February 2014

Print this page ›

February 2014

News & Notices

To Honor Ann Roth with Distinguished Achievement Award, Monograph

Janet Gramza Communications Associate

Ann Roth

Ann Roth

USITT will celebrate Ann Roth’s 50-year career in costume design with a 2014 Distinguished Achievement Award and a new monograph of her work at the 2014 Annual Conference & Stage Expo in Fort Worth, Texas.

A designer for stage, film, and television, Ms. Roth won the 1997 Best Costume Design Oscar for The English Patient and two Tonys for Best Costume Design, for The Book of Mormon in 2011 and The Nance in 2013. She was inducted into Broadway’s Theater Hall of Fame in 2011.

“Ms. Roth is one of the most accomplished costume designers in the world,” said Michael Mehler, chair of the Awards & Resolutions Committee. “She is more than worthy to receive this award.”

Besides receiving the Distinguished Achievement Award in Costume Design, Ms. Roth is the subject of a monograph to be released at the Conference. The book is the tenth in USITT’s series of monographs documenting the work of America’s best theatrical designers. A book-signing at the Conference will feature Ms. Roth and the authors, Bonnie Kruger and Holly Poe Durbin.

The book includes many photos and renderings of Ms. Roth’s work, ranging from 1930s period costumes for the films Day of the Locust (1975), Places in the Heart (1984), and The English Patient (1996), to the ground-breaking “New Wave” realism of Midnight Cowboy (1969) and Klute (1971), to the character-building detail she brought to such roles as Nicole Kidman’s portrayal of Virginia Woolf in The Hours (2002) and Meryl Streep as Julia Child in Julie and Julia (2009).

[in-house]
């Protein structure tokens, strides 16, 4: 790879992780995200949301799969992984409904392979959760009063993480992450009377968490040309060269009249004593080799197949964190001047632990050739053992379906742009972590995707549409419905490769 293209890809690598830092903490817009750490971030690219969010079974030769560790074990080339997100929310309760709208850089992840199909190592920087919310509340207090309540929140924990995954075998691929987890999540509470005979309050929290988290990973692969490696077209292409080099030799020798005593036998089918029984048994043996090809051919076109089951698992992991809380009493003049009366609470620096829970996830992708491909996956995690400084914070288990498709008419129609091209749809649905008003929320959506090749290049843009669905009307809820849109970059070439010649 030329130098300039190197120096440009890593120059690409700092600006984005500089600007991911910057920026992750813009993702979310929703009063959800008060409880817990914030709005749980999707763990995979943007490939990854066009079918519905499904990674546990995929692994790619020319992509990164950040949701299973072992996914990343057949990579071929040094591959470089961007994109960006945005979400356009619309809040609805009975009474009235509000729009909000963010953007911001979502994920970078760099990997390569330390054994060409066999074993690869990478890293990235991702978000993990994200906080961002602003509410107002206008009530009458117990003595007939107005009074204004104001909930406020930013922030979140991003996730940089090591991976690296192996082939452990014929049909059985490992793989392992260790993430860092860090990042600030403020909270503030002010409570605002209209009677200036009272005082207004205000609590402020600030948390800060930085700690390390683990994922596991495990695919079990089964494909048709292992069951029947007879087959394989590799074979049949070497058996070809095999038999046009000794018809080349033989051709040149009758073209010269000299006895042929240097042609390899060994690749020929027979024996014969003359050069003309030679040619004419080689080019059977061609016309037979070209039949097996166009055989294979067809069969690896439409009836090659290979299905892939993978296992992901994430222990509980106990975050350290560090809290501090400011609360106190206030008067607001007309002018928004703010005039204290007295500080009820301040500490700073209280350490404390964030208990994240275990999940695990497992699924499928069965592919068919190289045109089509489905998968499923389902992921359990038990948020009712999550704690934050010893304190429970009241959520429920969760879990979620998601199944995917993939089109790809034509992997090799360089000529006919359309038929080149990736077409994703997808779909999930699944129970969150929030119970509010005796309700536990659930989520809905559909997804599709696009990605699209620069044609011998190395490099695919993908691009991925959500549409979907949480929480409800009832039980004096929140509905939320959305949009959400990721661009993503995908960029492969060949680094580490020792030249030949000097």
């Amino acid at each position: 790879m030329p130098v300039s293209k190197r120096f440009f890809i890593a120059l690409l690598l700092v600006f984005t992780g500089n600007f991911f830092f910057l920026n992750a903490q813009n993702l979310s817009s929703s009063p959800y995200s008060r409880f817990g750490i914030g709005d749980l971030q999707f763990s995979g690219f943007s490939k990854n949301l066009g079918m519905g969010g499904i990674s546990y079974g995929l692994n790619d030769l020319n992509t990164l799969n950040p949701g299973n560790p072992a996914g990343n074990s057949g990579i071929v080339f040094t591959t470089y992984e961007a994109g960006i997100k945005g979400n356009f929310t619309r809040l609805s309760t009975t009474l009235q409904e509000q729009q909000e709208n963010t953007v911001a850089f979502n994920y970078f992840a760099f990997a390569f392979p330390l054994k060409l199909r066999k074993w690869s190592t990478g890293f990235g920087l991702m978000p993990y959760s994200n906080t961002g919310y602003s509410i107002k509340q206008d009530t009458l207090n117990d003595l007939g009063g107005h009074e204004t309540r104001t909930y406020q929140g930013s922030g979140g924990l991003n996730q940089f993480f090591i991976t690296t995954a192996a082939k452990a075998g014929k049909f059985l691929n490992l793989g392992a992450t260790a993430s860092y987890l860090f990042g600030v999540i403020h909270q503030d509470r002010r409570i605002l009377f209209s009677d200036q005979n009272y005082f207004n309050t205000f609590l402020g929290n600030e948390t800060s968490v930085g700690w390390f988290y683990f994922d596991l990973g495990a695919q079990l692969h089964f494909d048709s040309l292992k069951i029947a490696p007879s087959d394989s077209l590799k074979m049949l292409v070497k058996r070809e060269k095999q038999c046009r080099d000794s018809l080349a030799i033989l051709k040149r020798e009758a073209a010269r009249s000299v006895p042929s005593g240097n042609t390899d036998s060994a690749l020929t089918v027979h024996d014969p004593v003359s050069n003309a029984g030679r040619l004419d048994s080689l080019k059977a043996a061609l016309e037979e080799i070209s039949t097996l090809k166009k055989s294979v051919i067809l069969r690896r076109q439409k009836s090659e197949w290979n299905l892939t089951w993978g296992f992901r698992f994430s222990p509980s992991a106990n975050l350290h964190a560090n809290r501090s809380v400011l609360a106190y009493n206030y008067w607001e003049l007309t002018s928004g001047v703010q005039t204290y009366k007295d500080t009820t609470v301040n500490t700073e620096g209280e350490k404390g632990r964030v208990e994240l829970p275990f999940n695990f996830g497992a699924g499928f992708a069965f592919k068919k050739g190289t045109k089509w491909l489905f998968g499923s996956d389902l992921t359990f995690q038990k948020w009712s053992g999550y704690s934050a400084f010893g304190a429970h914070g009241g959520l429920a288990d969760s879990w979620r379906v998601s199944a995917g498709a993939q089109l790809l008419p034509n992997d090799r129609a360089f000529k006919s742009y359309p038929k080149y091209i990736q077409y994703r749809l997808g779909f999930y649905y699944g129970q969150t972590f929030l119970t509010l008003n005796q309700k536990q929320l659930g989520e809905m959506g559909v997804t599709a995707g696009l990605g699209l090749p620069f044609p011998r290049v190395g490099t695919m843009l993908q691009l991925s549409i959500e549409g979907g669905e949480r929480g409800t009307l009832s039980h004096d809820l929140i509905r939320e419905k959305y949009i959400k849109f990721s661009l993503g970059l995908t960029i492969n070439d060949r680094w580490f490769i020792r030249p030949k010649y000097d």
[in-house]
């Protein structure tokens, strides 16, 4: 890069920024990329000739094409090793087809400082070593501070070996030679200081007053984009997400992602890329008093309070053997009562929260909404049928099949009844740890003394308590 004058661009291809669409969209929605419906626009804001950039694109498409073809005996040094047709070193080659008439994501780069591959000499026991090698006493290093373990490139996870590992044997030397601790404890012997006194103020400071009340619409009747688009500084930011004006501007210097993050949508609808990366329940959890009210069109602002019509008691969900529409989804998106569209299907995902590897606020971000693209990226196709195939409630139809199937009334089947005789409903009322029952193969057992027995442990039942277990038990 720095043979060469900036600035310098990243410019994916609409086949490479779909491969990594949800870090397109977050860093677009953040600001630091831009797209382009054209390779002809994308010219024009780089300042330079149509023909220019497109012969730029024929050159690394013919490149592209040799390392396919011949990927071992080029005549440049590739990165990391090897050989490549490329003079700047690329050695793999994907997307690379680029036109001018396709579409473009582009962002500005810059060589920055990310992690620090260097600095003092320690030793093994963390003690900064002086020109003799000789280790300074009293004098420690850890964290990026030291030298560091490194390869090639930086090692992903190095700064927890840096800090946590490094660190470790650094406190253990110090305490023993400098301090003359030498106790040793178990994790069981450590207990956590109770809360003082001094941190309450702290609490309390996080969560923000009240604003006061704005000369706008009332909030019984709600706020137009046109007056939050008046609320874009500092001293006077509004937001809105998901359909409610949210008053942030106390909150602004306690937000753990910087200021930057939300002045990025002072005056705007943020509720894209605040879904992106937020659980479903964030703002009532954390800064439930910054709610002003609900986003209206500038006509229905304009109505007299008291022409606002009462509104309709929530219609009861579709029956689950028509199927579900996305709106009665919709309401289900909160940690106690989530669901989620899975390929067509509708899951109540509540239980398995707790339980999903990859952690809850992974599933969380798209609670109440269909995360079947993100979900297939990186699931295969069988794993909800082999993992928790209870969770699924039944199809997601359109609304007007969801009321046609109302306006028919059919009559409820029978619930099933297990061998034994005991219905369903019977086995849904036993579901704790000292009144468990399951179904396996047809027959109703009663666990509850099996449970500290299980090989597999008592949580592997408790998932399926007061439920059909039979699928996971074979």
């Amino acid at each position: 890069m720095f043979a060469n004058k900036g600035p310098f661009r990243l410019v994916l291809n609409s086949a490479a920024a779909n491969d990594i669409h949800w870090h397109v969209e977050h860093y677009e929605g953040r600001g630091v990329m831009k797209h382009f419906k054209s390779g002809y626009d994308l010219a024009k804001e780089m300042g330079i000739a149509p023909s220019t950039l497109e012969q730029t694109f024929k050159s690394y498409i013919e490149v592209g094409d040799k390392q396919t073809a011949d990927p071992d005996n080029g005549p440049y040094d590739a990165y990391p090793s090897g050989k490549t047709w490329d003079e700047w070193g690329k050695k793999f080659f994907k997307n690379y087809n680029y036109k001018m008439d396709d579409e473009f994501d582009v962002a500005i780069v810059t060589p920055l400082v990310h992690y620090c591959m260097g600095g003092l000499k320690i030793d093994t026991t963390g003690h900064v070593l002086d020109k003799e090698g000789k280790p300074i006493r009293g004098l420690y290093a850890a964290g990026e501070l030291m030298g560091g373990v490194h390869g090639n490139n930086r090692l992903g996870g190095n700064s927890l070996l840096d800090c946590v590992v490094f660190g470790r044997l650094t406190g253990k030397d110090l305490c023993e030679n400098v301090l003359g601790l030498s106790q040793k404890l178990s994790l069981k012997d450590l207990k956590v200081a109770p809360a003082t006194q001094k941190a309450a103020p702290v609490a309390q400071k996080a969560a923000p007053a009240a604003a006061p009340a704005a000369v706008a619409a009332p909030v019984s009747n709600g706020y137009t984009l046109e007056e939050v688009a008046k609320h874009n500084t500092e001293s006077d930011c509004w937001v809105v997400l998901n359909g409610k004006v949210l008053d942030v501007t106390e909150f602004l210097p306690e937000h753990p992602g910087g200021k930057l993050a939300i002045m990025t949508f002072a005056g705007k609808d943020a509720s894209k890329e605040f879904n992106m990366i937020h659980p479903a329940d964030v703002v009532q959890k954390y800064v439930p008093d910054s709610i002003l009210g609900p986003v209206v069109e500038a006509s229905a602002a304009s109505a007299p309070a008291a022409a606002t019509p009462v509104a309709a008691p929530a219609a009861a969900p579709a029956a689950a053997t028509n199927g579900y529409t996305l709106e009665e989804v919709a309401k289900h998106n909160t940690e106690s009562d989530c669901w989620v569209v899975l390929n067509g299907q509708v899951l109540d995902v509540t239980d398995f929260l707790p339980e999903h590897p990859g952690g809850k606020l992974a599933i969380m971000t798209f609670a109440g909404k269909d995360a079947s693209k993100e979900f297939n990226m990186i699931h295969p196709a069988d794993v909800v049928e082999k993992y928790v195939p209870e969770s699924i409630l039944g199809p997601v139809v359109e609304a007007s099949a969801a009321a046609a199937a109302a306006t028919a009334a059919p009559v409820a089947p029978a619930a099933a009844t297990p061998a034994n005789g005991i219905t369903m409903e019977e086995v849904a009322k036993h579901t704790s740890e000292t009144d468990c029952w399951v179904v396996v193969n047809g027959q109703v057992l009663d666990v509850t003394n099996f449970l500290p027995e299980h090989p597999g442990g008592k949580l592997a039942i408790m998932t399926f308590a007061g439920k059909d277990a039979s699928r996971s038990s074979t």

A Pennsylvania native and Carnegie Mellon graduate, Ms. Roth began her career as a scene painter. She was working at the Bucks County Playhouse in New Hope, Pennsylvania, when she met the legendary designer Irene Sharaff, who became her first mentor.

Ms. Sharaff had also started out a scene painter, but at the time scenic design was a mostly male field and women had more opportunities as costumers. Ms. Sharaff persuaded her to pursue costume design as well, the authors noted, and asked Ms. Roth to come to Los Angeles to paint the tartans for the 1954 movie Brigadoon.

In Hollywood, she began working with director Mike Nichols and other filmmakers whose cutting-edge work helped her develop her style of dressing the character according to the script and the story. She also was influenced by the work of architect Charles Eames and his wife, artist Ray Eames.

She went on to travel the world creating iconic character costumes worn by such memorable stars as Meryl Streep, John Lithgow, and Nicole Kidman.

Ann Roth

Bonnie Kruger

Ann Roth

Holly Poe Durbin

In a recent Vanity Fair cover story on Ms. Kidman, the actress called Ann Roth “an unusual genius” who helped her “become” Virginia Woolf. “She gave me the right shoes, and gave me a handkerchief in my pocket, and for some reason, all that behavior suddenly came together,” Ms. Kidman told Vanity Fair. “Something happened and I just understood her. I was in her skin.”

Ms. Streep, another longtime friend of Ms. Roth, has called her, “the unsung heroine of my career.”

The monograph authors said they felt privileged to be able to document her work. They extensively researched Ms. Roth’s career and spent time with her at her design studio. Bonnie Kruger is costume director at Washington University in St. Louis, Missouri, and Holly Poe Durbin is head of costume design at the University of California Irvine.

The co-authors have been friends for 25 years, so they were empathetic to “one of the most important elements of Ann’s career” – working with friends. Ms. Roth’s friend Mike Nichols wrote the book’s forewords.

The Designs of Ann Roth will be for sale at the Conference, and Ms. Roth will participate in a panel discussion, Distinguished Achievement Award Winners in Conversation, on Friday, March 28.

After the Conference, the book will be available at Amazon.com and Shop USITT.